Chinese sailors watch a People’s Liberation Army Navy (PLAN) warship pull into Djibouti. Xinhua Photo
Due to an editing error, a previous version of this post stated the incorrect size of the People’s Liberation Army Navy, according to James Fanell. The Chinese are on pace to reach 450 surface ships and 110 submarines by 2030, according to Fanell’s data. Those totals are not the current fleet size.
China’s rise as a naval power goes well beyond its growing number of ships and submarines but the People’s Liberation Army Navy growing capability to operate jointly with the Chinese air force and rocket corps, a maritime intelligence expert said Tuesday. Read More
USS Ronald Reagan (CVN-76), left, and the Japanese helicopter destroyer JS Hyuga (DDH 181), right, sail in formation with 16 other ships from the U.S. Navy and Japan Maritime Self-Defense Force (JMSDF) during Keen Sword 19 on Nov. 08, 2018. US Navy Photo
KUALA LUMPUR — The Pentagon will unveil a new Indo-Pacific strategy at the Shangri-La Dialogue this May, Assistant Secretary of Defense for Indo-Pacific Security Affairs Randall Schriver told a media roundtable in Kuala Lumpur, Malaysia, last week. Read More
Sailors remove chalks and chains from a MH-60R Seahawk, assigned to the “Easyriders” of Helicopter Maritime Strike Squadron (HSM) 37, Detachment ONE, during flight quarters aboard the Arleigh Burke-class guided-missile destroyer USS Preble (DDG-88). Navy photo
This post has been updated to include a statement from US 7th fleet
THE PENTAGON – Two U.S. guided-missile destroyers conducted a freedom of navigation operation (FONOP) past South China Sea land masses claimed by China but not recognized as islands by international law.
Chief of Naval Operations (CNO) Adm. John Richardson meets with Chief of Staff of the Joint Staff Department under China’s Central Military Commission (CMC) Gen. Li Zuocheng and other senior Chinese defense officials in Beijing on Jan. 15, 2019. Navy photo.
THE PENTAGON – Maintaining a consistent presence is the key to dealing with China on the high seas, Chief of Naval Operations Adm. John Richardson told reporters.
HMS Queen Elizabeth has arrived back in Portsmouth following successful First of Class rotary wing trials in the Atlantic. Royal Navy Photo.
USNI News polled its writers, naval analysts and service members on what they consider the most important military and maritime stories in 2018. This story is part of a series; please also see U.S. Coast Guard, U.S. Navy Operations and U.S. Marine Operations.
Freedom of navigation operations, increased submarine activity, aggressive flight operations and large-scale exercises were among the many international naval operations and acquisition stories of 2018, but capital ships run by the navies of China, France and the United Kingdom captured the biggest attention. Read More
USS Harry S. Truman (CVN-75) as the ship transits the Strait of Gibraltar on Dec. 4, 2018. US Navy Photo
USNI News polled its writers, naval analysts and service members on what they consider the most important military and maritime stories in 2018. This story is part of a series; please also see U.S. Coast Guard and U.S. Marine Corps Operations.
If 2018 made anything clear, it’s that the U.S. Navy noticed the increased Russian submarine activity in the Atlantic and won’t let it go unaddressed.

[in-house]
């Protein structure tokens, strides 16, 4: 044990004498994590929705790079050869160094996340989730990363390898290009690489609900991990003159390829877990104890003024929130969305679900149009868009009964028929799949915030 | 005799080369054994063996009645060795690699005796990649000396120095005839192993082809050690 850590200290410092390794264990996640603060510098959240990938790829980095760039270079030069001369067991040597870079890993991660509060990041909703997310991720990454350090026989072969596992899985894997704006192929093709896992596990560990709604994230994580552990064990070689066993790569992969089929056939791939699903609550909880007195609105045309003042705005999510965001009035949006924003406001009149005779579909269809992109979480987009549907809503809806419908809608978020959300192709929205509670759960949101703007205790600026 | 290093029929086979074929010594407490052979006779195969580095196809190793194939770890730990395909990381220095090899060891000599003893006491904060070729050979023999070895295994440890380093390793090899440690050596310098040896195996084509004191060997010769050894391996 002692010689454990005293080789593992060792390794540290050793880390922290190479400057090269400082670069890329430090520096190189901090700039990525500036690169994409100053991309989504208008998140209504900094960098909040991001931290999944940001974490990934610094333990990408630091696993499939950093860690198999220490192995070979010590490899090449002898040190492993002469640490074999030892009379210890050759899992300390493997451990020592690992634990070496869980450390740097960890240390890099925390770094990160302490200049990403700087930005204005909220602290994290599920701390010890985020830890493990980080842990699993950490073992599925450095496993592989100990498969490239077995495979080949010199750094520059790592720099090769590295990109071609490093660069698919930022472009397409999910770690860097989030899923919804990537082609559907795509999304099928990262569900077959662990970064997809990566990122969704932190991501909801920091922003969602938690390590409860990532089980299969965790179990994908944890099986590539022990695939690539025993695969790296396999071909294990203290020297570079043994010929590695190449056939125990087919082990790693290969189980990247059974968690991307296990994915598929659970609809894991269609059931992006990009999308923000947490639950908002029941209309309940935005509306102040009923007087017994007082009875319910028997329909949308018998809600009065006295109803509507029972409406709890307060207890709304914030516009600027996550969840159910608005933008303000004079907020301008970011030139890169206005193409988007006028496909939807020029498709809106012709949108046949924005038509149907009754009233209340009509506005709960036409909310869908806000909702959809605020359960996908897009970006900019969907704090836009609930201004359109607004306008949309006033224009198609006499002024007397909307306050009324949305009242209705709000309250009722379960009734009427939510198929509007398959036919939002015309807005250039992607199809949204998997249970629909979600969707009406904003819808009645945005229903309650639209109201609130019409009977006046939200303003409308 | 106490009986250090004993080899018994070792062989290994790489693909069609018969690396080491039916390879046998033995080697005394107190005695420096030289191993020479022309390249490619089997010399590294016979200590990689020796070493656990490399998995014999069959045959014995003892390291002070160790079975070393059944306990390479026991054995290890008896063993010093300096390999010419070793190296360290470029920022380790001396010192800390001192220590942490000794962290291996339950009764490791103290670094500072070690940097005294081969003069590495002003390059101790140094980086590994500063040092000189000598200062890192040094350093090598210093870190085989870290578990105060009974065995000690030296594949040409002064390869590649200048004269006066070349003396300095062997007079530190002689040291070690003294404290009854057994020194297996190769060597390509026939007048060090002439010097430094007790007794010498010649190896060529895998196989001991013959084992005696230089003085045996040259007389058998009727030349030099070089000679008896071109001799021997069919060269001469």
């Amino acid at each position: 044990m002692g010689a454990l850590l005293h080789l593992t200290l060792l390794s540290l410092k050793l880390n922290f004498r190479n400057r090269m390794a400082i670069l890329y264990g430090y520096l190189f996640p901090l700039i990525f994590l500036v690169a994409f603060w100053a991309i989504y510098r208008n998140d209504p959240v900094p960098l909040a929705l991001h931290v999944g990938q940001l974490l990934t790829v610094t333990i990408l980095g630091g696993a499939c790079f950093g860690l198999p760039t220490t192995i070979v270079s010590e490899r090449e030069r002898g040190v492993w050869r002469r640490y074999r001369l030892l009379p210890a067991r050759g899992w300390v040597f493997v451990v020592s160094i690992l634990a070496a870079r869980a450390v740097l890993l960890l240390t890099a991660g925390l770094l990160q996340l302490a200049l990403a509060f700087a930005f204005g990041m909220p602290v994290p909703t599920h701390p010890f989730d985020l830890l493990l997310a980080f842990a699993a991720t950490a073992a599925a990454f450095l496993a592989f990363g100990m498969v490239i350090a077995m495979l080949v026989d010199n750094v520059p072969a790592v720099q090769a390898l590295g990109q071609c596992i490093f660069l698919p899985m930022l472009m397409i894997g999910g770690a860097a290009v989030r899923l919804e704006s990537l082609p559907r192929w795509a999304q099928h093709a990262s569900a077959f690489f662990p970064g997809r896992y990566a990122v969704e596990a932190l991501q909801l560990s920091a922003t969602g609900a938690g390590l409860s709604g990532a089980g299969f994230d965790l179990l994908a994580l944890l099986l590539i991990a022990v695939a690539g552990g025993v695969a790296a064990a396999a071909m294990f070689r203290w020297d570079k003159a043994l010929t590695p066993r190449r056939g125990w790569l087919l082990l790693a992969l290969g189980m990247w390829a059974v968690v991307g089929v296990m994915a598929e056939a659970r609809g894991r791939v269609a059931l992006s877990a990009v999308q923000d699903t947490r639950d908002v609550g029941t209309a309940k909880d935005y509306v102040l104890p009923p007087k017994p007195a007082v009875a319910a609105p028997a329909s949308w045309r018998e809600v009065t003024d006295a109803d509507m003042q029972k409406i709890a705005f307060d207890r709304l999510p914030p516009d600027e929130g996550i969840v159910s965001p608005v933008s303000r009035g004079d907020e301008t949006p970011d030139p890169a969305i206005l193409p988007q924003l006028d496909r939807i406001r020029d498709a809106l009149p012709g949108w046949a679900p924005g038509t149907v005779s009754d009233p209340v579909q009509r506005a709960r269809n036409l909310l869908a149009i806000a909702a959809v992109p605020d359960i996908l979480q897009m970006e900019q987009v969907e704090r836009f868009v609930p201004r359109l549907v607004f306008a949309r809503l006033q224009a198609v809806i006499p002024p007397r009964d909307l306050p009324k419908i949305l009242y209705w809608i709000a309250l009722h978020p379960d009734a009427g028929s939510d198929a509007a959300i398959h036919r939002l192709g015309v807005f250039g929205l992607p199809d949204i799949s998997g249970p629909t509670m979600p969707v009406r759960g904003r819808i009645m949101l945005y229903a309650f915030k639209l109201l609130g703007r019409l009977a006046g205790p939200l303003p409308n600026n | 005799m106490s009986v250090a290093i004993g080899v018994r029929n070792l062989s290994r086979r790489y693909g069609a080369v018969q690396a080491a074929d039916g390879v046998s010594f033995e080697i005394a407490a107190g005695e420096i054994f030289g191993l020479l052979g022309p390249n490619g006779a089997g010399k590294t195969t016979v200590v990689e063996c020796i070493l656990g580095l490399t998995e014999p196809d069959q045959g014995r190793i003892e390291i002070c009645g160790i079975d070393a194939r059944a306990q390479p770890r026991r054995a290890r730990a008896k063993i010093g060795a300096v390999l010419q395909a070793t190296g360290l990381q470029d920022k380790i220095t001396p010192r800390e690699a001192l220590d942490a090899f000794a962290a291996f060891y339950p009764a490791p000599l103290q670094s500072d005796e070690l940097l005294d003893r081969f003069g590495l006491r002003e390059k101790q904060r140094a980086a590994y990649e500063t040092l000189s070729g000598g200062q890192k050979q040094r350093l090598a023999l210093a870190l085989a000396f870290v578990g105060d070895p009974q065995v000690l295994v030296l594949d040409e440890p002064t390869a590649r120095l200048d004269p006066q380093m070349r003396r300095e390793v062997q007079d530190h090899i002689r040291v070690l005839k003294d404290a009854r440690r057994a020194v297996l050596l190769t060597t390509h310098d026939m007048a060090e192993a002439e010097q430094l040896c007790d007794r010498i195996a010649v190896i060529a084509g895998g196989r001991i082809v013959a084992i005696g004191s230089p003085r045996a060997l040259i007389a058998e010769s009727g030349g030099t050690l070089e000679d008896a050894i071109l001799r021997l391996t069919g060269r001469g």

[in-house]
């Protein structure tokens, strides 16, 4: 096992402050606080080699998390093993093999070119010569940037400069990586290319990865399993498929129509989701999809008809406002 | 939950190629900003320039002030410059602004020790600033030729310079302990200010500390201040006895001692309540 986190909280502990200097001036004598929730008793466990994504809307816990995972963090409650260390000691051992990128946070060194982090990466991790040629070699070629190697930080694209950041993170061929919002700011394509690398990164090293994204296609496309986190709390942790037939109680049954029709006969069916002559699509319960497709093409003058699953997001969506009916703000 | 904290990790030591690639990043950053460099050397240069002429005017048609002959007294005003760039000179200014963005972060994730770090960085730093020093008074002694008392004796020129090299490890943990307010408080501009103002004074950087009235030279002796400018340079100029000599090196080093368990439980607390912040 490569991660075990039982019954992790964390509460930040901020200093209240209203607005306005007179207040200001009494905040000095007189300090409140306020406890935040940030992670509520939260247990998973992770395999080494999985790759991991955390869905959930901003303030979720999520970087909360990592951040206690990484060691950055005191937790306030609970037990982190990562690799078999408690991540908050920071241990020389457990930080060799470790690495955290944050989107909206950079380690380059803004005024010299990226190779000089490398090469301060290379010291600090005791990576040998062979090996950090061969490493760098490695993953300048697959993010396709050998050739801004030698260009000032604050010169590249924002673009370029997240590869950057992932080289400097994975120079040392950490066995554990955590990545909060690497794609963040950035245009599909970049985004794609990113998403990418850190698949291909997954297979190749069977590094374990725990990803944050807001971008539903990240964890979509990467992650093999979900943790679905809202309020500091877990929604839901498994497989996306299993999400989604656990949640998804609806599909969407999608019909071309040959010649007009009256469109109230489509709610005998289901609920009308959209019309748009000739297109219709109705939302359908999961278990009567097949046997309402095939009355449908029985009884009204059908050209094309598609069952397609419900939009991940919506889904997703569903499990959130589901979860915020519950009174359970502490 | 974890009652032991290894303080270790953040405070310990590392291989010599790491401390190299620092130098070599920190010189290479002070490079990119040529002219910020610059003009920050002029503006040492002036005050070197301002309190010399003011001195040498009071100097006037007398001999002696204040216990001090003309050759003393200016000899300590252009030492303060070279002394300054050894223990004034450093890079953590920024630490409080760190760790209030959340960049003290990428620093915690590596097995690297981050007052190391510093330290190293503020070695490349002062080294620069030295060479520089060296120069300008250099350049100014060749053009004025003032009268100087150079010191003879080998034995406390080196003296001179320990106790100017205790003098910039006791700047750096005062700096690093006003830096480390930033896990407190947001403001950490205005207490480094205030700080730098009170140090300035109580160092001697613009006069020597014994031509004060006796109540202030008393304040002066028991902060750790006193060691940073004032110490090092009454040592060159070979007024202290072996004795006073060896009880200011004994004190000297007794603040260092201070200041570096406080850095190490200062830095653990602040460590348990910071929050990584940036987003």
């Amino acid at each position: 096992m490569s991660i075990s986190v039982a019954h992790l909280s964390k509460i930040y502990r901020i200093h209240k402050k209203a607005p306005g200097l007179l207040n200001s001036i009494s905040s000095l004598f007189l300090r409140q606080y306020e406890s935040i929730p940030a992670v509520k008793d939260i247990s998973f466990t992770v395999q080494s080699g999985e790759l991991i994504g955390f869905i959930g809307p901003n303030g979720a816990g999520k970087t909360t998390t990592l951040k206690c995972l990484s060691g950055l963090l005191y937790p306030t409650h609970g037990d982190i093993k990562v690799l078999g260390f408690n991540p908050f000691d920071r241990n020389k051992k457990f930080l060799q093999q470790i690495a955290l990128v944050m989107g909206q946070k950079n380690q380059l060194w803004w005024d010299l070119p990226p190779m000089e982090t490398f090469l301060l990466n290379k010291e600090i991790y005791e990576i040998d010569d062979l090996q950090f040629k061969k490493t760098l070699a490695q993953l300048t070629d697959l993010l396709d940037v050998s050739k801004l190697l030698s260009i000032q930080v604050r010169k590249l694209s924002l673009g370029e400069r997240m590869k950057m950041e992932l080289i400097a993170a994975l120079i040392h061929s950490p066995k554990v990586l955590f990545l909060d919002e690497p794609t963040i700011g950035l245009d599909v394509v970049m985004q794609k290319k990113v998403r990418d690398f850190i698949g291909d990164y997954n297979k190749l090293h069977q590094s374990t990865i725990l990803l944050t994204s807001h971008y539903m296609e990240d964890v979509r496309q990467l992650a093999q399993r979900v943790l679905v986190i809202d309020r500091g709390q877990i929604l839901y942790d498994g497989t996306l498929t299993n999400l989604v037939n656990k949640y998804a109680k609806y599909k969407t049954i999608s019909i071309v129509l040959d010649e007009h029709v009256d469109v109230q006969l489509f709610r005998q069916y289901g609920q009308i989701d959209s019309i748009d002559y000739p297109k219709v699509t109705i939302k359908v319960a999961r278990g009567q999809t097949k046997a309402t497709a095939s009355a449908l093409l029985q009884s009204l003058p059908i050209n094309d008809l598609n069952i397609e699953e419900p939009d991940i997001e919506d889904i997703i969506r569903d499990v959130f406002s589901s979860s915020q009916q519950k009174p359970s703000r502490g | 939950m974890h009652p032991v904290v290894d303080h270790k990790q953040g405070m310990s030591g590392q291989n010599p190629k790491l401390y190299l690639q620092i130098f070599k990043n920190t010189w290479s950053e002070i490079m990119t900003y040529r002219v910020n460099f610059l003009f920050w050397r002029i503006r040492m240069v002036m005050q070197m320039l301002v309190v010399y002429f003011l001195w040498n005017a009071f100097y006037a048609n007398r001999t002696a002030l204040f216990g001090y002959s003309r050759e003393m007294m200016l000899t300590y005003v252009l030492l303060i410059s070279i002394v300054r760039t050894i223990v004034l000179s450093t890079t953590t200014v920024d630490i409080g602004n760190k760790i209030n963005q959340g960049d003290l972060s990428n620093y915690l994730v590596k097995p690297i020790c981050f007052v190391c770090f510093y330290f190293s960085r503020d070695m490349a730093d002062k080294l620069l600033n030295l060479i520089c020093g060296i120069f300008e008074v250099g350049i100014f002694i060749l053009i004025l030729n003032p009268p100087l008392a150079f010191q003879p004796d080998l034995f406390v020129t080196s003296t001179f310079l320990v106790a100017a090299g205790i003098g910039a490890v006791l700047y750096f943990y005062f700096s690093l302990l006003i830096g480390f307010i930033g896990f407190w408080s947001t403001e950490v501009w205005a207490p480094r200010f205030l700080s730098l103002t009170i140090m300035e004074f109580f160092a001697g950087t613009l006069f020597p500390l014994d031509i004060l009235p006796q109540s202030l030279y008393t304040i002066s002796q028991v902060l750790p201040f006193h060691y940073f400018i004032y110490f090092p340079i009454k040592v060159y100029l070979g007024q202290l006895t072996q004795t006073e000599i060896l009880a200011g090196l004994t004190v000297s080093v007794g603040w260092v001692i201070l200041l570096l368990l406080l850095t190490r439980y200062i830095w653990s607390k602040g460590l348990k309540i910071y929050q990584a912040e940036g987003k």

Chinese president Xi Jinping and Russian president Vladimir Putin greet participants of Joint Sea-2014 exercise at Wusong naval port in Shanghai, east China, May 20, 2014. Xinhua Photo
Without predictable funding and realistic concepts of operations, the National Defense Strategy doesn’t meet the challenges of a rising China expanding in the Indo-Pacific and an aggressive Russia in Eastern Europe, the co-chairmen of the panel reviewing the document warned the Senate Armed Services Committee on Tuesday. Read More
Satellite image of the Taiwan Strait, separated mainland China on the left, from the island of Taiwan on the right. NASA photo
China expects the U.S. Navy to send warships through the Taiwan Strait in November, an action Chinese officials say infringes on their national sovereignty but American military leaders say is in keeping with international law.
Arleigh Burke-class destroyer USS Decatur, left, and Chinese warship PRC 170, right, during what the US Navy called an unsafe and unprofessional incident in the South China Sea on Sept. 30, 2018. US Navy photo, obtained by gCaptain.
China ratcheted up its response to U.S. Navy freedom of navigation operation over the weekend, sending a Luyang-class destroyer on a near-collision-course with USS Decatur (DDG-73), but the reasoning behind the move is likely more nuanced than defending territory.
A U.S. Navy P-8A Poseidon assigned to the Mad Foxes of Patrol Squadron (VP) 5 is on display next to the newest maritime patrol asset of the Japan Maritime Self-Defense Force, the Kawasaki P-1, in November 2014. VP-5 is forward deployed to the U.S. 7th Fleet area of responsibility conducting theater anti-submarine warfare operations and joint interoperability efforts with the Japan Maritime Self-Defense Force. US Navy photo.
Japan should be added to the “Five Eyes” intelligence-sharing network between the United States and its closest allies, argues a new report, along with other recommendations to strengthen the relationship between the U.S. and one of its closest treaty allies. Read More